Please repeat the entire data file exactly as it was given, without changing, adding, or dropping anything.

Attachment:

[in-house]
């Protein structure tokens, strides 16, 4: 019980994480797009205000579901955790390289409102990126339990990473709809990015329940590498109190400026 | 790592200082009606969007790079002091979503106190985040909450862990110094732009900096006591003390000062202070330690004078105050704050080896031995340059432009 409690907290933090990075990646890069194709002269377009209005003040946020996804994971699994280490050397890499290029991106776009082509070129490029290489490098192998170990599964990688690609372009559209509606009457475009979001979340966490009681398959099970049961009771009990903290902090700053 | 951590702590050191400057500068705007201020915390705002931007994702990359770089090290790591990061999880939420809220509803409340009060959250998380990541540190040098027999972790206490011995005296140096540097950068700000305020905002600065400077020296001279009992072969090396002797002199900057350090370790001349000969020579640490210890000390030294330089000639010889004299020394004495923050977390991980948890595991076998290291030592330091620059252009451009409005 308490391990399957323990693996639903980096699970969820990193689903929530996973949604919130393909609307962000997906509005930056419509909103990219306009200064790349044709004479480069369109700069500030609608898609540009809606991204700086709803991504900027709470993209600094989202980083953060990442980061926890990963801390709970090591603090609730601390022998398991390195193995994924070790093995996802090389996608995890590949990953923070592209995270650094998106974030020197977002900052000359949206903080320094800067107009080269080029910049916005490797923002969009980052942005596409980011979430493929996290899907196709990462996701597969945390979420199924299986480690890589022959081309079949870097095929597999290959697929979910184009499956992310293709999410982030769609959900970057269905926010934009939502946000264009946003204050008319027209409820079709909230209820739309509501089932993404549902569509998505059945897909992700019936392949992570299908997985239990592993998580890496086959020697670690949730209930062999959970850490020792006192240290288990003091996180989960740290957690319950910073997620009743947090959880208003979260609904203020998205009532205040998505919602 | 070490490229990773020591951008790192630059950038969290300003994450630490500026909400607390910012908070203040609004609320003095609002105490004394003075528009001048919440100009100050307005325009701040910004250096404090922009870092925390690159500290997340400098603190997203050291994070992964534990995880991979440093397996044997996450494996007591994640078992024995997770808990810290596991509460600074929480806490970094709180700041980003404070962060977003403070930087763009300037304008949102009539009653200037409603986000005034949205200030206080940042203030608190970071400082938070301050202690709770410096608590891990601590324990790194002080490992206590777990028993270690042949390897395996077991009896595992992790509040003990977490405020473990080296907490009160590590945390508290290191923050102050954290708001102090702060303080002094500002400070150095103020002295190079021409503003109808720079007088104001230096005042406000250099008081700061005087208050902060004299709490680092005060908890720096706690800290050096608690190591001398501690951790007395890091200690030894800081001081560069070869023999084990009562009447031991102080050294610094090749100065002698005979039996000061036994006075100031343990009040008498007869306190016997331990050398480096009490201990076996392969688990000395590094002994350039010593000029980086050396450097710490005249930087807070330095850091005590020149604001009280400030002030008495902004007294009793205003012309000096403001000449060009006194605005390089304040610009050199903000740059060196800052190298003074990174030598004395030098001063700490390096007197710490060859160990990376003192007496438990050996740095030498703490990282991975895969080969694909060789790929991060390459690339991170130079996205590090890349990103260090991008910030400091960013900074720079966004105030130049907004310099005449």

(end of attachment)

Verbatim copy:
[in-house]
């Protein structure tokens, strides 16, 4: 019980994480797009205000579901955790390289409102990126339990990473709809990015329940590498109190400026 | 790592200082009606969007790079002091979503106190985040909450862990110094732009900096006591003390000062202070330690004078105050704050080896031995340059432009 409690907290933090990075990646890069194709002269377009209005003040946020996804994971699994280490050397890499290029991106776009082509070129490029290489490098192998170990599964990688690609372009559209509606009457475009979001979340966490009681398959099970049961009771009990903290902090700053 | 951590702590050191400057500068705007201020915390705002931007994702990359770089090290790591990061999880939420809220509803409340009060959250998380990541540190040098027999972790206490011995005296140096540097950068700000305020905002600065400077020296001279009992072969090396002797002199900057350090370790001349000969020579640490210890000390030294330089000639010889004299020394004495923050977390991980948890595991076998290291030592330091620059252009451009409005 308490391990399957323990693996639903980096699970969820990193689903929530996973949604919130393909609307962000997906509005930056419509909103990219306009200064790349044709004479480069369109700069500030609608898609540009809606991204700086709803991504900027709470993209600094989202980083953060990442980061926890990963801390709970090591603090609730601390022998398991390195193995994924070790093995996802090389996608995890590949990953923070592209995270650094998106974030020197977002900052000359949206903080320094800067107009080269080029910049916005490797923002969009980052942005596409980011979430493929996290899907196709990462996701597969945390979420199924299986480690890589022959081309079949870097095929597999290959697929979910184009499956992310293709999410982030769609959900970057269905926010934009939502946000264009946003204050008319027209409820079709909230209820739309509501089932993404549902569509998505059945897909992700019936392949992570299908997985239990592993998580890496086959020697670690949730209930062999959970850490020792006192240290288990003091996180989960740290957690319950910073997620009743947090959880208003979260609904203020998205009532205040998505919602 | 070490490229990773020591951008790192630059950038969290300003994450630490500026909400607390910012908070203040609004609320003095609002105490004394003075528009001048919440100009100050307005325009701040910004250096404090922009870092925390690159500290997340400098603190997203050291994070992964534990995880991979440093397996044997996450494996007591994640078992024995997770808990810290596991509460600074929480806490970094709180700041980003404070962060977003403070930087763009300037304008949102009539009653200037409603986000005034949205200030206080940042203030608190970071400082938070301050202690709770410096608590891990601590324990790194002080490992206590777990028993270690042949390897395996077991009896595992992790509040003990977490405020473990080296907490009160590590945390508290290191923050102050954290708001102090702060303080002094500002400070150095103020002295190079021409503003109808720079007088104001230096005042406000250099008081700061005087208050902060004299709490680092005060908890720096706690800290050096608690190591001398501690951790007395890091200690030894800081001081560069070869023999084990009562009447031991102080050294610094090749100065002698005979039996000061036994006075100031343990009040008498007869306190016997331990050398480096009490201990076996392969688990000395590094002994350039010593000029980086050396450097710490005249930087807070330095850091005590020149604001009280400030002030008495902004007294009793205003012309000096403001000449060009006194605005390089304040610009050199903000740059060196800052190298003074990174030598004395030098001063700490390096007197710490060859160990990376003192007496438990050996740095030498703490990282991975895969080969694909060789790929991060390459690339991170130079996205590090890349990103260090991008910030400091960013900074720079966004105030130049907004310099005449």